Hayseed – Modern Traditionalist
“Hayseed is, in my mind, on the same level as Bob Dylan and Neil Young and Van Morrison,” says Lucinda Williams. “That’s just what I think, that’s my opinion, for what it’s worth. I don’t say that about everybody who comes down the pike, and you can ask anybody who knows me. Music has to grab me in a certain way, and the stuff that does that, it’s a time-transcendent thing. I put Hayseed right in there with that batch of stuff.”
Strong words, especially about a guy with just one album to his credit. One might chalk Williams’ testimonial up to the vagaries of individual taste, but her view is shared by a talented and influential circle of friends and supporters — folks for whom Hayseed has done nothing other than be what he is, yet who have provided him indispensable help in realizing his musical ideas and getting them out into the world. “You almost feel like that’s what I’m supposed to do in life,” Hayseed says, “because I bumped into these guys — there was no design to it, it’s like a providential chain of events that have transpired over my life.”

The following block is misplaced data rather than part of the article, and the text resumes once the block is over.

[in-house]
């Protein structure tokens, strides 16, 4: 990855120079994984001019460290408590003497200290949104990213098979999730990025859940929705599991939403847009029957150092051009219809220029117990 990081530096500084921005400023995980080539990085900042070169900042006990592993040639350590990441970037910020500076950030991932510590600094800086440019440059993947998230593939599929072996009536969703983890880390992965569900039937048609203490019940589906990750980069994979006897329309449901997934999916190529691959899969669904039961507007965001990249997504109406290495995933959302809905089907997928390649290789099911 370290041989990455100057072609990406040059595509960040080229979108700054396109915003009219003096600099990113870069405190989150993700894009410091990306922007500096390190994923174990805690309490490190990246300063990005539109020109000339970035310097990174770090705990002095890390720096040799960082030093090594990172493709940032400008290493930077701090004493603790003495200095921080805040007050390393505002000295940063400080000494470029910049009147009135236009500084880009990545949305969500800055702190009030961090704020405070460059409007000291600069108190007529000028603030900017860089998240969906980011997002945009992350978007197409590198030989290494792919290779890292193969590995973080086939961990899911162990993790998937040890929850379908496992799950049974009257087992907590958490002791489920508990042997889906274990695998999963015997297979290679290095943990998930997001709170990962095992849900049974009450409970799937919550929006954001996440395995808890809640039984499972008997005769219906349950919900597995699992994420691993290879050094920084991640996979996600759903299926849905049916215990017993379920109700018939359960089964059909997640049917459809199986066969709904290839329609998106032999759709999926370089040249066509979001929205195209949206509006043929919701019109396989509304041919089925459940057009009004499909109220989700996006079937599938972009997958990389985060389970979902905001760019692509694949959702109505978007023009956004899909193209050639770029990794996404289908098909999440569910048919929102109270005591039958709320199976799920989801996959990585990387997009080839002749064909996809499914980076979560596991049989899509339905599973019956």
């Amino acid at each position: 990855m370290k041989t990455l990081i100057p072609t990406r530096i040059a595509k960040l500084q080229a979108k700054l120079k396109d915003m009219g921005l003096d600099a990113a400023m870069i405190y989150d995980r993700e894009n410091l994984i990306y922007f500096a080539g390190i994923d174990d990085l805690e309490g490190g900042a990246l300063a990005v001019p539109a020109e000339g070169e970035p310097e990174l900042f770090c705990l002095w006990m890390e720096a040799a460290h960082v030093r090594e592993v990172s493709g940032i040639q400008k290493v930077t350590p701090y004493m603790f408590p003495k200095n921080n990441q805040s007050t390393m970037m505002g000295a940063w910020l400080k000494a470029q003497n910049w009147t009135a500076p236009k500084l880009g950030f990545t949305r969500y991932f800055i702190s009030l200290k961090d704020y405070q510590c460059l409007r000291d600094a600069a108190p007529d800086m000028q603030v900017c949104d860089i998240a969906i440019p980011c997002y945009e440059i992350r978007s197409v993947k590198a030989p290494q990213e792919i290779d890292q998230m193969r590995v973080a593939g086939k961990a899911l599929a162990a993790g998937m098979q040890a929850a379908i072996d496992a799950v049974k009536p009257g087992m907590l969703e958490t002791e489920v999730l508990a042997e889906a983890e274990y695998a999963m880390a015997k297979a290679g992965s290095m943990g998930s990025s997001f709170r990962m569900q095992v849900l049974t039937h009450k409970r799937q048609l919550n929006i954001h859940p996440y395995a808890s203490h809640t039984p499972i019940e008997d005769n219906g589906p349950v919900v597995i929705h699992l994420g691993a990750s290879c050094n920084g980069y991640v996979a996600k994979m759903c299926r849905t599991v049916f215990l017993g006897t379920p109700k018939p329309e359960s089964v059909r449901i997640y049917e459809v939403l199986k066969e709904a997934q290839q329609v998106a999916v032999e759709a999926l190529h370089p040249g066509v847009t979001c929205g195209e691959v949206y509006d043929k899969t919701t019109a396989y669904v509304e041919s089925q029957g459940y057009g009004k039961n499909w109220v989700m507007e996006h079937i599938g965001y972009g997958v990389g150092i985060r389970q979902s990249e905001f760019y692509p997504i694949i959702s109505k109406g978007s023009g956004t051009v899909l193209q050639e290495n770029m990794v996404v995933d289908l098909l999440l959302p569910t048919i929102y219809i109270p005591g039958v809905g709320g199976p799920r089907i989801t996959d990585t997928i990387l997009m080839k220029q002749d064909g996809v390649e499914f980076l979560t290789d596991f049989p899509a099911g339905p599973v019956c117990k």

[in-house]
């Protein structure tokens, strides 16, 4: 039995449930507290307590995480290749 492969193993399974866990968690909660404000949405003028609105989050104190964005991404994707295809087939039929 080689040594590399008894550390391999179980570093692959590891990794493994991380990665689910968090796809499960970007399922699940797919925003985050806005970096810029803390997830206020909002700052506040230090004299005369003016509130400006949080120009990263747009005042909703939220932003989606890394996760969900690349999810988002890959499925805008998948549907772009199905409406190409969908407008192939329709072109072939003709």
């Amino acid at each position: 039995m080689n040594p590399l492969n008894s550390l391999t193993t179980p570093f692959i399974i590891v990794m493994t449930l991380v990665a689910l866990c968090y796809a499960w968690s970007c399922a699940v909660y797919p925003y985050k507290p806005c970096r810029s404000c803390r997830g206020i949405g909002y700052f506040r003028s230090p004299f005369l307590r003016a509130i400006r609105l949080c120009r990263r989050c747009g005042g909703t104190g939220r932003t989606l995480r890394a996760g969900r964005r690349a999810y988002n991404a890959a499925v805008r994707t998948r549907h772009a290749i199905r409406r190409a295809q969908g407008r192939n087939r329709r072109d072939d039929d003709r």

Hayseed is, of course, not his real name. Born Christopher Wyant in 1966, he grew up in Western Kentucky, where his father was a minister in the United Pentecostal Church International, a stern sect that traces its origins to a 1916 split in the Assemblies of God. “We were taught that we’re separate, we’re in the world but not of it,” he says. “It was just a mindset that you grew up with. There’s a whole hierarchy there, and of course with my dad being a minister, I represented my dad, I represented my church, I represented my denomination, and then I represented God. Most times I felt it was more of a blessing; you felt like it was a calling or something. But there were a whole lot of issues that I had to get out of the way in order to get a balance later in life about just who I am, rather than representing everything else before I ever got to represent who I am.”